International Programming Contests
The ACM International Collegiate Programming Contest is a programming world championship for college students organized and conducted yearly by the ACM. It started in 1970 as a local contest somewhere in Texas and has since grown exponentially in the number of participating universities each year. The numbers are impressive: in 2000 there were more then 2700 teams, from 1079 universities, 70 countries, participating in 42 regional contests distributed among 82 locations.
The ACM programming contest provides students with an opportunity to demonstrate and sharpen their problem solving and computing skills. Apart from the fun of competing (and hopefully winning), the contest is also an excelent opportunity to make international contacts in computing science. The Contest is a two-tiered competition among teams of students representing institutions of higher education. The winning teams of the regional contests (held from mid-September to mid-December each year) will go forward to the contest world finals which are held in the following Spring.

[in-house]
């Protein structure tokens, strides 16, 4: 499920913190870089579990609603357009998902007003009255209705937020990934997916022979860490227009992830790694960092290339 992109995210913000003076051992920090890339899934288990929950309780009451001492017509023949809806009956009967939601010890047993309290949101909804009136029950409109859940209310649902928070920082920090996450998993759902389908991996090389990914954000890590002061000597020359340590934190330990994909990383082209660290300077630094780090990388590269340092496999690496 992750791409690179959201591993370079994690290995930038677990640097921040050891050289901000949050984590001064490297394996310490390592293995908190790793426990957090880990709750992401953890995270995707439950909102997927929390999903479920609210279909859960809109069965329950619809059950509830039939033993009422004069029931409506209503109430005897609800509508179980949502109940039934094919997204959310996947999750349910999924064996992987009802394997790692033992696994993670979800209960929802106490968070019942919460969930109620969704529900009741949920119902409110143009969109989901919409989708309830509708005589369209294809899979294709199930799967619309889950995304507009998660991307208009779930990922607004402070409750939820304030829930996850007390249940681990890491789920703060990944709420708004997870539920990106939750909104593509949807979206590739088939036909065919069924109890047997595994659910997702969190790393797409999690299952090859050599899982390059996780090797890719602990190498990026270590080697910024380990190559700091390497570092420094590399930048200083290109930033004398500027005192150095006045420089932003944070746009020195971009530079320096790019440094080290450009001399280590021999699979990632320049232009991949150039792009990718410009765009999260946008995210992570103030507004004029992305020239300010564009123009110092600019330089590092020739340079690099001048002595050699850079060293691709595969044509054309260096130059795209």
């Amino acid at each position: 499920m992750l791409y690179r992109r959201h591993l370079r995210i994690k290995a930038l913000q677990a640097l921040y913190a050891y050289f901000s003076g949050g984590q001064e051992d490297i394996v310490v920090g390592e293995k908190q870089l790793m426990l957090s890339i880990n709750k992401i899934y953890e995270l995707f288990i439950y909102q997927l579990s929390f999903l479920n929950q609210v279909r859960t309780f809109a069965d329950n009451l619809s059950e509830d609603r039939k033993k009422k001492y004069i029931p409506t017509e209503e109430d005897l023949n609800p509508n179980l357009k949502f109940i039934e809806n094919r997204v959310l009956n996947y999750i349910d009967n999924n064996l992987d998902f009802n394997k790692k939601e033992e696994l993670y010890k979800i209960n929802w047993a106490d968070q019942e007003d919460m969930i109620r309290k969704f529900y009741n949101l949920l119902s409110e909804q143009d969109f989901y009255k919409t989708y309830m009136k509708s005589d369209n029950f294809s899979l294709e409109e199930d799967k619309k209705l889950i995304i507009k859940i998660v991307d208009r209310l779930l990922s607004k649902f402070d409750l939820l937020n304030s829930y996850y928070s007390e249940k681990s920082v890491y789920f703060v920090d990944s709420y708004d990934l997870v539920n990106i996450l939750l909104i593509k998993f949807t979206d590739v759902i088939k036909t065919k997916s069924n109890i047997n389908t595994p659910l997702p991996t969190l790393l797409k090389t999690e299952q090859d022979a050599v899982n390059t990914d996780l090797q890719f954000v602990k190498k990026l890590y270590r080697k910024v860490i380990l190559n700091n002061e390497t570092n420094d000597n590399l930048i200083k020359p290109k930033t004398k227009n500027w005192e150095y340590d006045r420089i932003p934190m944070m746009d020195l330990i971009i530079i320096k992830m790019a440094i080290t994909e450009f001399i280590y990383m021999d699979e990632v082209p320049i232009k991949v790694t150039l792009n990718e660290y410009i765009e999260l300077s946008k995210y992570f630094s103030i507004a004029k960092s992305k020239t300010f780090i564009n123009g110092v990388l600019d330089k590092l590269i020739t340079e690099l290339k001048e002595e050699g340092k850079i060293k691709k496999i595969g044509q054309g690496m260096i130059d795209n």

The Regionals and World Finals usually comprehend a 5-hours programming contest with 8 or 9 problems to be solved by teams. Teams are composed by upto 3 students and may submit their program solutions in a number of programming languages, usually: Pascal, C, C++ or Java. A submitted solution is declared as accepted if it successfully produces the same outputs, for a set of input tests, as those of the jury. The team that solves more problems in less (accumulated) time, is declared the winner.
There are other similar contests taking place: